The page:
[Note: The Visitor Center and Star Fort are closed due to COVID, but the rest of Fort McHenry’s grounds and parking lot are open.]
Given the many, many years I’ve lived in DC and the frequency that we visit Baltimore, it’s kind of surprising I’d never been to Fort McHenry until recently. That’s not for lack of talking about going, though. I can’t count the number of times over the years that Levi and I drove nearby or through the tunnel bearing its name and remarked about wanting to go — starting before we even had children.
All that talk finally came to fruition when we made a trip to the national monument with the kids a few week ago. The site of the Battle of Baltimore in the War of 1812 and birthplace of the Star Spangled Banner, Fort McHenry makes for a very interesting, informative, and enjoyable outing for all ages.
There are all kinds of engaging exhibits both in the Visitors Center and throughout the grounds, from historical objects and structures to multimedia displays and interactives. We started at the Visitors Center, where we paid admission ($10/adult) and got a good background about the site from several exhibits. One of the kids’ and my favorites was a video featuring various artists performing the Star Spangled Banner (Whitney Houston’s Super Bowl rendition the best by far, of course.) There is also a 10-minute film depicting the history of Fort McHenry that is a must-see, with a little surprise at the end that I found very moving.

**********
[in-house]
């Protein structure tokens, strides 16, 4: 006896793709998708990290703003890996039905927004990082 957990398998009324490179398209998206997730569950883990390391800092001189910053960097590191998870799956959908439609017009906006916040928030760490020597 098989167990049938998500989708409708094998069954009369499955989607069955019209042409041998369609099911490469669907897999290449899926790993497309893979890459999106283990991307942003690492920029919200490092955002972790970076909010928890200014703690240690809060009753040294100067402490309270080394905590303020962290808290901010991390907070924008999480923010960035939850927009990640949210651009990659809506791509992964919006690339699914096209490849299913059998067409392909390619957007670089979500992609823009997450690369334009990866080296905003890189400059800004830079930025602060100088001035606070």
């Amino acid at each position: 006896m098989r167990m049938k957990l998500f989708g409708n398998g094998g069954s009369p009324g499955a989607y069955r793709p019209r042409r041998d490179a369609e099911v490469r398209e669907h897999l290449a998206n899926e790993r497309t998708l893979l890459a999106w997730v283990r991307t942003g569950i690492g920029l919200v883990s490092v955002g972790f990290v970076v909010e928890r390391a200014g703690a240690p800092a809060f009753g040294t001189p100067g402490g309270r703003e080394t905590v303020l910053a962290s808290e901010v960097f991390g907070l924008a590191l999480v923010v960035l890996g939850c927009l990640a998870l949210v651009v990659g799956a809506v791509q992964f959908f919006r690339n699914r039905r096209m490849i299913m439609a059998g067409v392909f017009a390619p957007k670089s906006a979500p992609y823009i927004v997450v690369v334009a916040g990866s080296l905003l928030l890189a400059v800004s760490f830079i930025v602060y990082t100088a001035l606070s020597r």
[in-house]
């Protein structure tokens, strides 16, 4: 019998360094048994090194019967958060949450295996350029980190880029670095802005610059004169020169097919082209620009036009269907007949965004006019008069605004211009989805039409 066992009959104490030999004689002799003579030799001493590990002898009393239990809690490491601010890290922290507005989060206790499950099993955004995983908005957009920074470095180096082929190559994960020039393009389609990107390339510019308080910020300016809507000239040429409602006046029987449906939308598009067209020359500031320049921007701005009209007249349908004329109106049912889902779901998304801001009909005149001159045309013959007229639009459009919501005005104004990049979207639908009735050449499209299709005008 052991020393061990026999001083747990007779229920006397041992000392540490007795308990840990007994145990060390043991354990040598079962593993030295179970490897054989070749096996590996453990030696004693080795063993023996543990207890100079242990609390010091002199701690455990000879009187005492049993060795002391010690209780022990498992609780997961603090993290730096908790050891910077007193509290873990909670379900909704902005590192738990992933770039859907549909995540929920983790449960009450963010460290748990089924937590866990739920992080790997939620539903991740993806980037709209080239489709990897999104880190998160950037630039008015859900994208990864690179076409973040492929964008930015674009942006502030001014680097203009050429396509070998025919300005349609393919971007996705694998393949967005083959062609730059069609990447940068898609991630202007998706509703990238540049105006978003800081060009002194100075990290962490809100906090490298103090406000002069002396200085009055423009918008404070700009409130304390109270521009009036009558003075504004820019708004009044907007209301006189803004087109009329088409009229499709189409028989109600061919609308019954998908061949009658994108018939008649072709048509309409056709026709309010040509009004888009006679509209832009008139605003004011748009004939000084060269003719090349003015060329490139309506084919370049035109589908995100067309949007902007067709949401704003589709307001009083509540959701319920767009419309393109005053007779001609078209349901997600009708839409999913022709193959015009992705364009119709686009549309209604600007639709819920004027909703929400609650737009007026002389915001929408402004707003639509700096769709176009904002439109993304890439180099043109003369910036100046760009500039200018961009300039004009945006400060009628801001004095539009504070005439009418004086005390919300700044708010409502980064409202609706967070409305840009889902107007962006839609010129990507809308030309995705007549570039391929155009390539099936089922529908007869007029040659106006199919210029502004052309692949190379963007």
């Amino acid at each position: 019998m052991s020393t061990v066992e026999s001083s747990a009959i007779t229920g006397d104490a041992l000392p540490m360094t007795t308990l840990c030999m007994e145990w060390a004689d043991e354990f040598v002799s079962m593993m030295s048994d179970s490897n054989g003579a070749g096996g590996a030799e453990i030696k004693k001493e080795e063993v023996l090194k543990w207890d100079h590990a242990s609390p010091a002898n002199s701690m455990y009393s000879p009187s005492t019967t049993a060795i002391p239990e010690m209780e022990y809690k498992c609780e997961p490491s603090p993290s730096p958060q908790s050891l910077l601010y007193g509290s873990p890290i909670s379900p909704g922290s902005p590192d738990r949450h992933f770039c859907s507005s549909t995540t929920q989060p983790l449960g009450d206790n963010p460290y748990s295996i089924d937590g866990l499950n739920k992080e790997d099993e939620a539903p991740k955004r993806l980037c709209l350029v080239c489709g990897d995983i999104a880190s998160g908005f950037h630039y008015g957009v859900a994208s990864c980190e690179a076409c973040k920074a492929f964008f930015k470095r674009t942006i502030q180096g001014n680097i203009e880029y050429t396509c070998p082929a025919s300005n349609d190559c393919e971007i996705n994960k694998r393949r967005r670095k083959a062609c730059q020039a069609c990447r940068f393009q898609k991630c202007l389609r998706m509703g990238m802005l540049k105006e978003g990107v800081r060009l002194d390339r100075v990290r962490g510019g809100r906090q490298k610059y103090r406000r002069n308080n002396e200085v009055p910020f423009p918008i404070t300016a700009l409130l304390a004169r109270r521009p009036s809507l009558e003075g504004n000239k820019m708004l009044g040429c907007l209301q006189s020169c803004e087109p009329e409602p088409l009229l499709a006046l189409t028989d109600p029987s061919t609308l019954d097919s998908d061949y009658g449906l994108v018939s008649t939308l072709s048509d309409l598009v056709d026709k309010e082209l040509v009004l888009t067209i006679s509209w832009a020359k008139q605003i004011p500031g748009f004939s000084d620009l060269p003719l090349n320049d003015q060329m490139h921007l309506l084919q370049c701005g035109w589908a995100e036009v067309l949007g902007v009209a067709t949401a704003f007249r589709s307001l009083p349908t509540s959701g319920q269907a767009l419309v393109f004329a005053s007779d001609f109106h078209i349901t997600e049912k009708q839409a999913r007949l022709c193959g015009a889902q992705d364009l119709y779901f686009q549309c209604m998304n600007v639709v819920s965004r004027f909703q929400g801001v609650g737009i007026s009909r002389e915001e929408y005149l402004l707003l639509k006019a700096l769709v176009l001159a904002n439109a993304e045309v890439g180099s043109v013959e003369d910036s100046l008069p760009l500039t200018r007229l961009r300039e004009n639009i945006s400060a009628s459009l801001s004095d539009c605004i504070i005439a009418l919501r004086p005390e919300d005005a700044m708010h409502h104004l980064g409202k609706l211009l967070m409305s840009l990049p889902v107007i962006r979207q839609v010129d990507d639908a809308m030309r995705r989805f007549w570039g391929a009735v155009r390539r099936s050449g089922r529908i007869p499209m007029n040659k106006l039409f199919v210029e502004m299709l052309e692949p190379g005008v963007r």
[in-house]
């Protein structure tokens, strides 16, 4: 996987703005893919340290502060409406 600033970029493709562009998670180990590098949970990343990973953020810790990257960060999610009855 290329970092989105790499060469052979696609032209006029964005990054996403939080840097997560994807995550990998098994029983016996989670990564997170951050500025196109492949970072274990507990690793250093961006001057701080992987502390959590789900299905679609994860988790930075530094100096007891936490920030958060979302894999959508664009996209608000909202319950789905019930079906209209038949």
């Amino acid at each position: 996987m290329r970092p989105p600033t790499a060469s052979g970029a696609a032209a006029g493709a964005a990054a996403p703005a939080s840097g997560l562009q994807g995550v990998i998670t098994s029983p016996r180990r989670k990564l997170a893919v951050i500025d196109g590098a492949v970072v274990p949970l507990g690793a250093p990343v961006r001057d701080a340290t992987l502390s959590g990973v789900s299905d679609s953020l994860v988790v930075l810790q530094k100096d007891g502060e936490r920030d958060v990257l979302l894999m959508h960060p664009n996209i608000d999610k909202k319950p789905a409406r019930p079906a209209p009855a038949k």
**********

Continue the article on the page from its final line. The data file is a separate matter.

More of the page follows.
With more knowledge of Fort McHenry, including details about defeating the British in battle in 1814 and the waving American flag that inspired the National Anthem, we headed outside to explore the actual fort. Having more insight into the history undoubtedly enhanced the tour, especially for the kids, since they had a better understanding of the site’s significance and could actually place what they’d just learned where they now were.
Many original structures remain at the fort and are open for exploration. In fact, most of the barracks and officer’s quarters now contain exhibits, some of them recreating what the spaces would have looked like back then, others displaying artifacts, and even more highlighting interesting aspects of the fort’s history. In one of them you can see the cross brace of the flag pole that hoisted the original star spangled banner. Along with the barracks, there are several underground areas, like prison cells and shelters, which the kids enjoyed exploring.
Cannons sit at the forefront of it all, the guns aimed at the Chesapeake. You can walk along the bastion and take in the same view the soldiers did over two hundred years ago. What was once a battle scene is now a nice Baltimore vista. And if you look back at the fort, you’ll see the flag waving in the wind above.
You can explore it all on a self-guided tour or join a Ranger Talk offered at 2:30pm this time of year. Other programs such as drill, musket, and artillery demonstrations by the Fort McHenry Guard occur seasonally, so it’s worth checking the website to see what might be on the schedule before you go. And you can help with the flag changes that take place twice a day.
Fort McHenry is located in the Locust Hill neighborhood of Baltimore. It’s open daily, with exceptions of Thanksgiving, Christmas, and New Years Day. Park hours are 9am – 5pm, and the fort and Visitors Center close at 4:45pm. Admission is $10/adult, free for children 15 and under. Free parking is available in a lot. You could also make an adventure of getting there and take a Water Taxi from the Inner Harbor.